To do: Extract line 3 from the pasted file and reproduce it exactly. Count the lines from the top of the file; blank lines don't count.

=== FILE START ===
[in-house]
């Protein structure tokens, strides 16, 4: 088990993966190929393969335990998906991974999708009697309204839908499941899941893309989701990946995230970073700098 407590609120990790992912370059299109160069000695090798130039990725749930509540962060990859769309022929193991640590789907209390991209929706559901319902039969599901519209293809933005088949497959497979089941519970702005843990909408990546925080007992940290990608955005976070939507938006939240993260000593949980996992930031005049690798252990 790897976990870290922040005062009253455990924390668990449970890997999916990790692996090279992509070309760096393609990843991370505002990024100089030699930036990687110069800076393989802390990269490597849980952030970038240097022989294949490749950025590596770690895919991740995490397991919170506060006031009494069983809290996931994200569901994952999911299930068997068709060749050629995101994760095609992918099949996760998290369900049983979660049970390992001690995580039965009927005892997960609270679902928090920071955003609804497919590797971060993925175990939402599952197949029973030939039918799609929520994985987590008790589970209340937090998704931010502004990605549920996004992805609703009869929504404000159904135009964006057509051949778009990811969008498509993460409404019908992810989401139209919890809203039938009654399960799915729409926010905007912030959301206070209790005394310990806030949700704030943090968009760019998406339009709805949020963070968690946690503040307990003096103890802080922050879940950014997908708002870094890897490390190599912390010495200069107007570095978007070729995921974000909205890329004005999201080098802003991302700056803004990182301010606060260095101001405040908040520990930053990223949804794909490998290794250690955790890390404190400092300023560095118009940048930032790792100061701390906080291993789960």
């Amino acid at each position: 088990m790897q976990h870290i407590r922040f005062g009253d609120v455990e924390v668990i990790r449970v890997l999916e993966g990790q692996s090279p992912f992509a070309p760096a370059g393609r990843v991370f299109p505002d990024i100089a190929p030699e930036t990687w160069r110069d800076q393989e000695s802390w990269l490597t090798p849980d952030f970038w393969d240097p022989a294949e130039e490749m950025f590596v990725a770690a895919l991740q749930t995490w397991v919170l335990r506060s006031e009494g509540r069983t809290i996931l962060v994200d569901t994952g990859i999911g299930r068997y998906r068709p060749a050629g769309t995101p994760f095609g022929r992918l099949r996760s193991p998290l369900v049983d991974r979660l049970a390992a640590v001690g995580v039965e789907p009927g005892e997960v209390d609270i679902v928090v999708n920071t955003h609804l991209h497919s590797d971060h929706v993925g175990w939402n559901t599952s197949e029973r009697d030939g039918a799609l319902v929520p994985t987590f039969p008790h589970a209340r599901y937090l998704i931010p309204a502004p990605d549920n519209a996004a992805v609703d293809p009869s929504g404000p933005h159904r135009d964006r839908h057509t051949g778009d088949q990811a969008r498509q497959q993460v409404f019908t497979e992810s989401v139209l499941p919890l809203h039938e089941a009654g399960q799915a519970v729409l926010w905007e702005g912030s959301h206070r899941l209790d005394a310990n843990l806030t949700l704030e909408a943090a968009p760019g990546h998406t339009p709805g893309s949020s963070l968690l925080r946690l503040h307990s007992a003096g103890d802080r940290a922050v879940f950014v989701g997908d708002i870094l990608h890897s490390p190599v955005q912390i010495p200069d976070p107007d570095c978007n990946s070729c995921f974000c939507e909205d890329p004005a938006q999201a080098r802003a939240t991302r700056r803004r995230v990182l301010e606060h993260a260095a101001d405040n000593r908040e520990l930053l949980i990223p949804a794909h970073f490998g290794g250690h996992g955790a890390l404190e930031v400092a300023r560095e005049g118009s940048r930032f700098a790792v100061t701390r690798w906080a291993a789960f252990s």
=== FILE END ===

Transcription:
């Amino acid at each position: 088990m790897q976990h870290i407590r922040f005062g009253d609120v455990e924390v668990i990790r449970v890997l999916e993966g990790q692996s090279p992912f992509a070309p760096a370059g393609r990843v991370f299109p505002d990024i100089a190929p030699e930036t990687w160069r110069d800076q393989e000695s802390w990269l490597t090798p849980d952030f970038w393969d240097p022989a294949e130039e490749m950025f590596v990725a770690a895919l991740q749930t995490w397991v919170l335990r506060s006031e009494g509540r069983t809290i996931l962060v994200d569901t994952g990859i999911g299930r068997y998906r068709p060749a050629g769309t995101p994760f095609g022929r992918l099949r996760s193991p998290l369900v049983d991974r979660l049970a390992a640590v001690g995580v039965e789907p009927g005892e997960v209390d609270i679902v928090v999708n920071t955003h609804l991209h497919s590797d971060h929706v993925g175990w939402n559901t599952s197949e029973r009697d030939g039918a799609l319902v929520p994985t987590f039969p008790h589970a209340r599901y937090l998704i931010p309204a502004p990605d549920n519209a996004a992805v609703d293809p009869s929504g404000p933005h159904r135009d964006r839908h057509t051949g778009d088949q990811a969008r498509q497959q993460v409404f019908t497979e992810s989401v139209l499941p919890l809203h039938e089941a009654g399960q799915a519970v729409l926010w905007e702005g912030s959301h206070r899941l209790d005394a310990n843990l806030t949700l704030e909408a943090a968009p760019g990546h998406t339009p709805g893309s949020s963070l968690l925080r946690l503040h307990s007992a003096g103890d802080r940290a922050v879940f950014v989701g997908d708002i870094l990608h890897s490390p190599v955005q912390i010495p200069d976070p107007d570095c978007n990946s070729c995921f974000c939507e909205d890329p004005a938006q999201a080098r802003a939240t991302r700056r803004r995230v990182l301010e606060h993260a260095a101001d405040n000593r908040e520990l930053l949980i990223p949804a794909h970073f490998g290794g250690h996992g955790a890390l404190e930031v400092a300023r560095e005049g118009s940048r930032f700098a790792v100061t701390r690798w906080a291993a789960f252990s």